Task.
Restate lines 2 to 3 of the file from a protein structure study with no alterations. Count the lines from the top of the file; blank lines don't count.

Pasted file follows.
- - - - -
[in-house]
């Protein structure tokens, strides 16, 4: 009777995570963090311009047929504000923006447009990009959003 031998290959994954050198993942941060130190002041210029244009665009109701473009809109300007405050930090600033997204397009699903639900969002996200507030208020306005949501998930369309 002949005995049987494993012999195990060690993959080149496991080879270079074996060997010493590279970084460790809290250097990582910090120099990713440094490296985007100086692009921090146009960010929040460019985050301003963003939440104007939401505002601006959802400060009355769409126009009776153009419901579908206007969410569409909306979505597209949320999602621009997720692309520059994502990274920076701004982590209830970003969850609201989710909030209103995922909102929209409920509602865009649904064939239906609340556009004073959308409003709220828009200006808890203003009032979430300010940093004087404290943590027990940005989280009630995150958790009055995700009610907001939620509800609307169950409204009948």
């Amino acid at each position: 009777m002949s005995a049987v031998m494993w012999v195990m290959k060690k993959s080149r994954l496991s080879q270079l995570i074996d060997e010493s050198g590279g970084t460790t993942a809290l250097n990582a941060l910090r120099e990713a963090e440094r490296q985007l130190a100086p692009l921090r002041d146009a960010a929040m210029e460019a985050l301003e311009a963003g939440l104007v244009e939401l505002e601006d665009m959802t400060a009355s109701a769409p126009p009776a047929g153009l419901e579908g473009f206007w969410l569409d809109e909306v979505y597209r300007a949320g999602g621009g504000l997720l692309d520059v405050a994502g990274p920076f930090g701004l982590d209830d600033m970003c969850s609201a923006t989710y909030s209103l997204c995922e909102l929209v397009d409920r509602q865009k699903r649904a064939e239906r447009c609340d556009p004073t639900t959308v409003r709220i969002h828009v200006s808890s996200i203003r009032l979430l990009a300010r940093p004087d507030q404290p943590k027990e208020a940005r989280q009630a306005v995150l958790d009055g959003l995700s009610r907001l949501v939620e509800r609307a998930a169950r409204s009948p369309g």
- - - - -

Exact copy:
């Protein structure tokens, strides 16, 4: 009777995570963090311009047929504000923006447009990009959003 031998290959994954050198993942941060130190002041210029244009665009109701473009809109300007405050930090600033997204397009699903639900969002996200507030208020306005949501998930369309 002949005995049987494993012999195990060690993959080149496991080879270079074996060997010493590279970084460790809290250097990582910090120099990713440094490296985007100086692009921090146009960010929040460019985050301003963003939440104007939401505002601006959802400060009355769409126009009776153009419901579908206007969410569409909306979505597209949320999602621009997720692309520059994502990274920076701004982590209830970003969850609201989710909030209103995922909102929209409920509602865009649904064939239906609340556009004073959308409003709220828009200006808890203003009032979430300010940093004087404290943590027990940005989280009630995150958790009055995700009610907001939620509800609307169950409204009948």
């Amino acid at each position: 009777m002949s005995a049987v031998m494993w012999v195990m290959k060690k993959s080149r994954l496991s080879q270079l995570i074996d060997e010493s050198g590279g970084t460790t993942a809290l250097n990582a941060l910090r120099e990713a963090e440094r490296q985007l130190a100086p692009l921090r002041d146009a960010a929040m210029e460019a985050l301003e311009a963003g939440l104007v244009e939401l505002e601006d665009m959802t400060a009355s109701a769409p126009p009776a047929g153009l419901e579908g473009f206007w969410l569409d809109e909306v979505y597209r300007a949320g999602g621009g504000l997720l692309d520059v405050a994502g990274p920076f930090g701004l982590d209830d600033m970003c969850s609201a923006t989710y909030s209103l997204c995922e909102l929209v397009d409920r509602q865009k699903r649904a064939e239906r447009c609340d556009p004073t639900t959308v409003r709220i969002h828009v200006s808890s996200i203003r009032l979430l990009a300010r940093p004087d507030q404290p943590k027990e208020a940005r989280q009630a306005v995150l958790d009055g959003l995700s009610r907001l949501v939620e509800r609307a998930a169950r409204s009948p369309g």